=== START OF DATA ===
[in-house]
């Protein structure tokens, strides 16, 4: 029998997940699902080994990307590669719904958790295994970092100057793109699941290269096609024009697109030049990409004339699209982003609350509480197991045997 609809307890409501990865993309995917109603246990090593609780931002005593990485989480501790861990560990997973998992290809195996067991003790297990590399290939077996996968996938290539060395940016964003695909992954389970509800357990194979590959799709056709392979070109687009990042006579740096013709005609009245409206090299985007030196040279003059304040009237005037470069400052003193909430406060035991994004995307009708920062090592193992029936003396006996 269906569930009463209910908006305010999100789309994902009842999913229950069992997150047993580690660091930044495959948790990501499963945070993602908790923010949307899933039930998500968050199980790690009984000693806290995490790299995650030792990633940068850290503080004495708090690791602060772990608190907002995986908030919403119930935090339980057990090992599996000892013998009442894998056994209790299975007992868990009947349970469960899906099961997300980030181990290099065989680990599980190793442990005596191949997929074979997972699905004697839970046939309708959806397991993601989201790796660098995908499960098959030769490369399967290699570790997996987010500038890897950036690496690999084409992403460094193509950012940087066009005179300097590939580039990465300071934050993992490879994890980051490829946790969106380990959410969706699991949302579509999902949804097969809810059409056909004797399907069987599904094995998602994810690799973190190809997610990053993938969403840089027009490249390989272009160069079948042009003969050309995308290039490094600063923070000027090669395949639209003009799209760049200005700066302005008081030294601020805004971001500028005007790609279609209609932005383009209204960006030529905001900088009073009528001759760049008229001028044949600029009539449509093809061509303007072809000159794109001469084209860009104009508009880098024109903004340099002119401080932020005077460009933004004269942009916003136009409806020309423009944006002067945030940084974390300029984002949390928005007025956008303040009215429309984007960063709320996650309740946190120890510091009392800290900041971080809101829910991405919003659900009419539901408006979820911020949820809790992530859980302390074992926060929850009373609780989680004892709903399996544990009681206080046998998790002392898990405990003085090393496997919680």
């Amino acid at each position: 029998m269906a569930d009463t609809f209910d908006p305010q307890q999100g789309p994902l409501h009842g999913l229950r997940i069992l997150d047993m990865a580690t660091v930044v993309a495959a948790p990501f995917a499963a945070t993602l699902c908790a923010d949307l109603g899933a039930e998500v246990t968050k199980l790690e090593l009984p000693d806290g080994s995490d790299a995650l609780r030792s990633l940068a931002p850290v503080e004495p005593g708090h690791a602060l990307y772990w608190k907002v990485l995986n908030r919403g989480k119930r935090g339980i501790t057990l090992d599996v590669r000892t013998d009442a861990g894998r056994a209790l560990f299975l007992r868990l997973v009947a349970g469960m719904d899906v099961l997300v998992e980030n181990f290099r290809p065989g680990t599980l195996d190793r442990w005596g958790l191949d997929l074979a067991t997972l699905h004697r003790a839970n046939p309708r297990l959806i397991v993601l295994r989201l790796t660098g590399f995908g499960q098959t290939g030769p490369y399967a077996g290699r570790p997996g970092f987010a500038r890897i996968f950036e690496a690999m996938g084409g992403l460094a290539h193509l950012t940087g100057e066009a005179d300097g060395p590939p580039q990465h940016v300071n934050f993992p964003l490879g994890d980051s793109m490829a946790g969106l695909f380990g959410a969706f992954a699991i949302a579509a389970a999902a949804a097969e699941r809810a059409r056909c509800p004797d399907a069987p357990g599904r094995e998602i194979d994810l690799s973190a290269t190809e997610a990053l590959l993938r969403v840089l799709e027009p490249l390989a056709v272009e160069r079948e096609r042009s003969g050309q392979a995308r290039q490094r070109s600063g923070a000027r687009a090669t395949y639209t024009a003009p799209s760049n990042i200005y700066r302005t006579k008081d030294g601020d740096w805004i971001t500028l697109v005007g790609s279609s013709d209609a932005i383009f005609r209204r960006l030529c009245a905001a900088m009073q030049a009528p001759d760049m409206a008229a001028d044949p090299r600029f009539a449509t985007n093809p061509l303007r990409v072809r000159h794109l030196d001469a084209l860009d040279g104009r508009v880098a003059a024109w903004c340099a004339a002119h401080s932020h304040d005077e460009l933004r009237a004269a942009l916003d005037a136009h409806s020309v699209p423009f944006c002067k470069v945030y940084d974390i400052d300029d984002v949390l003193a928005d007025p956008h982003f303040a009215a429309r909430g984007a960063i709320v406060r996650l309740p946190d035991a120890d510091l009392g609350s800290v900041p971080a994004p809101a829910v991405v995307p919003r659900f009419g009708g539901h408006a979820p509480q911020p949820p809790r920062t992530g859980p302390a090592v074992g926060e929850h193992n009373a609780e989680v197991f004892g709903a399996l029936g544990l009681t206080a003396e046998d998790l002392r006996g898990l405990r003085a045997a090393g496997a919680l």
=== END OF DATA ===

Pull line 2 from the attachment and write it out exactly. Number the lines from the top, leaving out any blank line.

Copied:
């Protein structure tokens, strides 16, 4: 029998997940699902080994990307590669719904958790295994970092100057793109699941290269096609024009697109030049990409004339699209982003609350509480197991045997 609809307890409501990865993309995917109603246990090593609780931002005593990485989480501790861990560990997973998992290809195996067991003790297990590399290939077996996968996938290539060395940016964003695909992954389970509800357990194979590959799709056709392979070109687009990042006579740096013709005609009245409206090299985007030196040279003059304040009237005037470069400052003193909430406060035991994004995307009708920062090592193992029936003396006996 269906569930009463209910908006305010999100789309994902009842999913229950069992997150047993580690660091930044495959948790990501499963945070993602908790923010949307899933039930998500968050199980790690009984000693806290995490790299995650030792990633940068850290503080004495708090690791602060772990608190907002995986908030919403119930935090339980057990090992599996000892013998009442894998056994209790299975007992868990009947349970469960899906099961997300980030181990290099065989680990599980190793442990005596191949997929074979997972699905004697839970046939309708959806397991993601989201790796660098995908499960098959030769490369399967290699570790997996987010500038890897950036690496690999084409992403460094193509950012940087066009005179300097590939580039990465300071934050993992490879994890980051490829946790969106380990959410969706699991949302579509999902949804097969809810059409056909004797399907069987599904094995998602994810690799973190190809997610990053993938969403840089027009490249390989272009160069079948042009003969050309995308290039490094600063923070000027090669395949639209003009799209760049200005700066302005008081030294601020805004971001500028005007790609279609209609932005383009209204960006030529905001900088009073009528001759760049008229001028044949600029009539449509093809061509303007072809000159794109001469084209860009104009508009880098024109903004340099002119401080932020005077460009933004004269942009916003136009409806020309423009944006002067945030940084974390300029984002949390928005007025956008303040009215429309984007960063709320996650309740946190120890510091009392800290900041971080809101829910991405919003659900009419539901408006979820911020949820809790992530859980302390074992926060929850009373609780989680004892709903399996544990009681206080046998998790002392898990405990003085090393496997919680």